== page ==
Closeout Price! Highly Recommended. Foreword by C. Spike Trotman. Afterword by Colleen Doran. A talented young actress becomes fatally ensnared in London’s mysterious and glittery drug culture of the early 20th century. A classic and obscure story by the famous creator of Fu Manchu, adapted into a short graphic novel in Eclipse Magazine back in 1981, and out of print ever since. Includes a fascinating, highly illustrated Afterword by Doran and a long background essay by Jon Cooke, “Sex, Drugs and The Yellow Peril,” that puts this all in context, including a look at the “Devil Doctor in the Comics.” Nudity and adult themes. IDW, 2017. Mature Readers.
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A talented young actress becomes fatally ensnared in London’s mysterious and glittery drug culture of the early 20th century. A classic and obscure story by the famous creator of Fu Manchu, adapted into a short graphic novel in Eclipse Magazine back in 1981, and out of print ever since. Includes a fascinating, highly illustrated Afterword by Doran and Jon Cooke, “Sex, Drugs and The Yellow Peril,” that puts this all in context, including a look at the “Devil Doctor in the Comics.” Nudity and adult themes.
Trotman puts it very well in her introduction: “You can just imagine who Sax Rohmer was writing for, can’t you? Fantastical stories of crime and vice, casually libelous of London’s Chinatown community at every turn; lavish and breathless descriptions of opium use, and the fall from grace of elegant young women, helpless to correct themselves and go home to husbands…I mean, Mrs. Sin? Really? Trina has reproduced Dope here, for good or ill, without exaggeration or compromise.”
Although denied early-on by Rohmer, his novel was inspired by a real-life downfall of the young actress Billie Carlton, in 1918. Billie was beautiful and addicted to lavish spending, taking up with profligate older men. But she was seduced by the high life, first trying out opium in London’s notorious Limehouse District. Then she got hooked on cocaine. A box of it was next to her bed the morning she died, after a wild day of acting, dancing, parties and all-night wildness that might have done in even the most stout fellow. It was a huge story at the time, much like the death of Marilyn Monroe, resulting in jail time for her dealers and her sugar-daddy. Rohmer took it and added in his own racist attitude towards both Chinese and Jews, and we have a sensational, lurid story of the times.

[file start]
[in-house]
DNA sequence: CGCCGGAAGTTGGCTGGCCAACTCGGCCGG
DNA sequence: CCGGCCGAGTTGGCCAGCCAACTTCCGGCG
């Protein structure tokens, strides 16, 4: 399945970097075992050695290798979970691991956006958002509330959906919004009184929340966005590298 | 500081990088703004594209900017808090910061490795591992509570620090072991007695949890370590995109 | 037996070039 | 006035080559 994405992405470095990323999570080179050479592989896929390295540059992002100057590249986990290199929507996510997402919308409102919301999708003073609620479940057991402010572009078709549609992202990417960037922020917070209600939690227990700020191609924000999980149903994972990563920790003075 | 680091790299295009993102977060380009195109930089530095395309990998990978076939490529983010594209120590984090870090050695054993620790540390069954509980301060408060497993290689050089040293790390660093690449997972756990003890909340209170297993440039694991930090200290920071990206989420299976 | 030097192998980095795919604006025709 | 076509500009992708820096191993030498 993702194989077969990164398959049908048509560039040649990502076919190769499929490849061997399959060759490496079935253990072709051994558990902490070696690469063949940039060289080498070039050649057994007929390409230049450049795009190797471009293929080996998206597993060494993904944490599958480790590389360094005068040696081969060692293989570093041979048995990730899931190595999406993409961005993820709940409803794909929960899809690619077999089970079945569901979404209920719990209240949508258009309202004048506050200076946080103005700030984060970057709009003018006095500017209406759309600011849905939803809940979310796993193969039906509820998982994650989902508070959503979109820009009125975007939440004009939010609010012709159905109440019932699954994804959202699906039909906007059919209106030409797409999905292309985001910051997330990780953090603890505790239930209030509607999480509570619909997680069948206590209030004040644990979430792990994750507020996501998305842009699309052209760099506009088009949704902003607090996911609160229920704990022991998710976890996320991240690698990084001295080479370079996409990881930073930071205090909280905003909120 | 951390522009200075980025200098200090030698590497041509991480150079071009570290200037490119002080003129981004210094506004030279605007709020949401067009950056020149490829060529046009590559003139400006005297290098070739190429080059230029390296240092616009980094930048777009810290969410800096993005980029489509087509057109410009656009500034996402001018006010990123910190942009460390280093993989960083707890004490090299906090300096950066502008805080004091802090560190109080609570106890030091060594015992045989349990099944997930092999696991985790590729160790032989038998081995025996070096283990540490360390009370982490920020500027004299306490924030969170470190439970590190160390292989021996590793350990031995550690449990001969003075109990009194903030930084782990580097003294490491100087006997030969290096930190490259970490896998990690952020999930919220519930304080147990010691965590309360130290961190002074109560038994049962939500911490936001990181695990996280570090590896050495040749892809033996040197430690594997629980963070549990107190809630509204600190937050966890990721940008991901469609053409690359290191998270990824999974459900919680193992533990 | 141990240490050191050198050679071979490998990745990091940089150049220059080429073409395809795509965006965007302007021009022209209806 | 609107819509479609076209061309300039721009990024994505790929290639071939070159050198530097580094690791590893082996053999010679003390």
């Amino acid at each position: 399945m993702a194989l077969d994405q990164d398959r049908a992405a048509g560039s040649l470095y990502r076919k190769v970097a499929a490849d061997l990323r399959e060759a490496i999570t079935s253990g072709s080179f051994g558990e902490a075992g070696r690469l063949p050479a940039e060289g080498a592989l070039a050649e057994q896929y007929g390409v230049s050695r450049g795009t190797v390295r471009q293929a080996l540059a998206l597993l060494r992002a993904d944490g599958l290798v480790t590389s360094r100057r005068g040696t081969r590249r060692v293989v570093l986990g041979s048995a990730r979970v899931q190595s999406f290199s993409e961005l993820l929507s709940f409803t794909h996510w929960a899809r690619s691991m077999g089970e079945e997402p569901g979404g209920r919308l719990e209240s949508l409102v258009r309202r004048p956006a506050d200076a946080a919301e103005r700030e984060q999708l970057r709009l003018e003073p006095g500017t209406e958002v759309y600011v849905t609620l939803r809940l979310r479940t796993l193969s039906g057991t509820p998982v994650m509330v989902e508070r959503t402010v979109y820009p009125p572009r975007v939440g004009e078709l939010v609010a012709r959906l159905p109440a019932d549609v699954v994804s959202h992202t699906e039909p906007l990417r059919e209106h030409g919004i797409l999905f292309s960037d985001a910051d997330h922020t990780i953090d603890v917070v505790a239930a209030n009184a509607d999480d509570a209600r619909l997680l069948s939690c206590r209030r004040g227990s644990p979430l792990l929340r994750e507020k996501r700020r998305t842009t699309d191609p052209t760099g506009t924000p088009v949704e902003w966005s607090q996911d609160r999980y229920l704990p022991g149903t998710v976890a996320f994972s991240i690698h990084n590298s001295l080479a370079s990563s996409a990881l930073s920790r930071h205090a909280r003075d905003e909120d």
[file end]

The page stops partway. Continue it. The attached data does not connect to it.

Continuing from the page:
“I think Dope is some of my finest work,” says Trina Robbins.Through her work as an advocate and historian, she has become a positive force of education and enlightenment in the contemporary comics landscape. But she is also a brilliant storyteller and illustrator (even though she has been unable to draw for several years now), and her body of work is as diverse as it is prolific.
She began as an active member of science fiction fandom in the 1950s, creating illustrations for science fiction fanzines. In 1969, Robbins designed the costume for Vampirella for Warren Publishing. Around this time, Robbins left New York for San Francisco, and spent the 1970s becoming an early and influential participant (and one of the few female artists) in what was then the fledgling underground comix movement.
During the early 80s, Robbins created comic book adaptations of Tanith Lee’s The Silver Metal Lover, and Sax Rohmer’s Dope. She then went on to become the first woman to draw a Wonder Woman comic book for DC Comics. In addition to her comics work, Robbins is the author of several important non-fiction books on the history of women in comics. She has won an Inkpot Award and was only the fourth woman ever to be inducted into the Will Eisner Hall of Fame.
Foreword by Harvey Award nominee C. Spike Trotman and a major, fully illustrated afterword and separate essays by Eisner Award winning creator of A Distant Soil, Colleen Doran, and Comic Book Creator editor Jon B. Cooke. Plus a profile and wonderful photo of Trina Robbins.
This was a Kickstarter project and availability may be limited. Also available in a signed edition which is already out of print.
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